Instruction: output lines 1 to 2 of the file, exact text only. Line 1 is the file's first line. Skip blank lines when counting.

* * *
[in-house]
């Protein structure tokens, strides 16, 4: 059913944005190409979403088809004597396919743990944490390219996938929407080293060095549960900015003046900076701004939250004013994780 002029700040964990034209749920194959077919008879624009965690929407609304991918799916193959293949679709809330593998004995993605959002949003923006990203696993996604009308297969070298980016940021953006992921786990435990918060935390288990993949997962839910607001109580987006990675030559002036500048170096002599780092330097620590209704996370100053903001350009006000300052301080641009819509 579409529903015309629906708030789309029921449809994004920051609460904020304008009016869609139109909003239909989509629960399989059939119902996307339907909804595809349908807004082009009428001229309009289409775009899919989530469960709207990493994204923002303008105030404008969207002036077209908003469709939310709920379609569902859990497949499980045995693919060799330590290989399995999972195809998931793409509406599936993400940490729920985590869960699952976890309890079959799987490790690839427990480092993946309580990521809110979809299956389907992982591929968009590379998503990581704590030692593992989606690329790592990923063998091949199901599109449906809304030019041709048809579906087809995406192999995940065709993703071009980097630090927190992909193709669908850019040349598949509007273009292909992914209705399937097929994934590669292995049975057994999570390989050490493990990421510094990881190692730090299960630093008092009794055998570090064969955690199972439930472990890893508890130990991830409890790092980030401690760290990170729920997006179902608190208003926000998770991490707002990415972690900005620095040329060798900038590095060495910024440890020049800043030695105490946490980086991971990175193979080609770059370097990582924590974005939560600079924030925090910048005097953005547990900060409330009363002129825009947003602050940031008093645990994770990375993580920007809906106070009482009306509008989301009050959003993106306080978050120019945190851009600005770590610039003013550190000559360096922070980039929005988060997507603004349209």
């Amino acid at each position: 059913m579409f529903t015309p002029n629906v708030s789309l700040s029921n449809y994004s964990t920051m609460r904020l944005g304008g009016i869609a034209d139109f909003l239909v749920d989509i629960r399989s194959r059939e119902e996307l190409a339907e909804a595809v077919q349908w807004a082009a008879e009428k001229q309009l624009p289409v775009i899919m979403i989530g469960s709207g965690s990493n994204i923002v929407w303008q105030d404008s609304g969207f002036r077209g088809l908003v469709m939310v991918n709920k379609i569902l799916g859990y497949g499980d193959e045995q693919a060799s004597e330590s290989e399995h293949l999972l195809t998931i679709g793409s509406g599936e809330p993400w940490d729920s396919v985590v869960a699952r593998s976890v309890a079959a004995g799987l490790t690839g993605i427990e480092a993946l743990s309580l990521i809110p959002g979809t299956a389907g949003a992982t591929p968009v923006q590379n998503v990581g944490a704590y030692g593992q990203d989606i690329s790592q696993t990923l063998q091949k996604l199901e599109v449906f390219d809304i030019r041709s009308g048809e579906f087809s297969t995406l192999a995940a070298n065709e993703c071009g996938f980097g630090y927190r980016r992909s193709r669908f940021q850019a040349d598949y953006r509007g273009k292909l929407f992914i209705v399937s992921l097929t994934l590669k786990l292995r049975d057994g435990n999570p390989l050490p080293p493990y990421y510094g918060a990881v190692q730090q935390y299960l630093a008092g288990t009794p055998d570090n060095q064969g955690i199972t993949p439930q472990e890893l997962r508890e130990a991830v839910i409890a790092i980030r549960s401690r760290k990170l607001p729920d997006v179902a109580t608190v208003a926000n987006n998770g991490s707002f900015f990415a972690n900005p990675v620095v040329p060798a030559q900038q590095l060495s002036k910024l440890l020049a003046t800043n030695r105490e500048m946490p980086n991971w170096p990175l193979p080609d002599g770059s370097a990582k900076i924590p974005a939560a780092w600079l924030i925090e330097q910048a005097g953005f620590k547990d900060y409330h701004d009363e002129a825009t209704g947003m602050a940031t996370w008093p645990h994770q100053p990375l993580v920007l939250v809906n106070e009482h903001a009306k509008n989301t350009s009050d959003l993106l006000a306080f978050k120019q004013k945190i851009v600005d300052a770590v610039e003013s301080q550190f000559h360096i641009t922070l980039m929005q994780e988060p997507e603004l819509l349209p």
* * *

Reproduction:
[in-house]
């Protein structure tokens, strides 16, 4: 059913944005190409979403088809004597396919743990944490390219996938929407080293060095549960900015003046900076701004939250004013994780 002029700040964990034209749920194959077919008879624009965690929407609304991918799916193959293949679709809330593998004995993605959002949003923006990203696993996604009308297969070298980016940021953006992921786990435990918060935390288990993949997962839910607001109580987006990675030559002036500048170096002599780092330097620590209704996370100053903001350009006000300052301080641009819509 579409529903015309629906708030789309029921449809994004920051609460904020304008009016869609139109909003239909989509629960399989059939119902996307339907909804595809349908807004082009009428001229309009289409775009899919989530469960709207990493994204923002303008105030404008969207002036077209908003469709939310709920379609569902859990497949499980045995693919060799330590290989399995999972195809998931793409509406599936993400940490729920985590869960699952976890309890079959799987490790690839427990480092993946309580990521809110979809299956389907992982591929968009590379998503990581704590030692593992989606690329790592990923063998091949199901599109449906809304030019041709048809579906087809995406192999995940065709993703071009980097630090927190992909193709669908850019040349598949509007273009292909992914209705399937097929994934590669292995049975057994999570390989050490493990990421510094990881190692730090299960630093008092009794055998570090064969955690199972439930472990890893508890130990991830409890790092980030401690760290990170729920997006179902608190208003926000998770991490707002990415972690900005620095040329060798900038590095060495910024440890020049800043030695105490946490980086991971990175193979080609770059370097990582924590974005939560600079924030925090910048005097953005547990900060409330009363002129825009947003602050940031008093645990994770990375993580920007809906106070009482009306509008989301009050959003993106306080978050120019945190851009600005770590610039003013550190000559360096922070980039929005988060997507603004349209």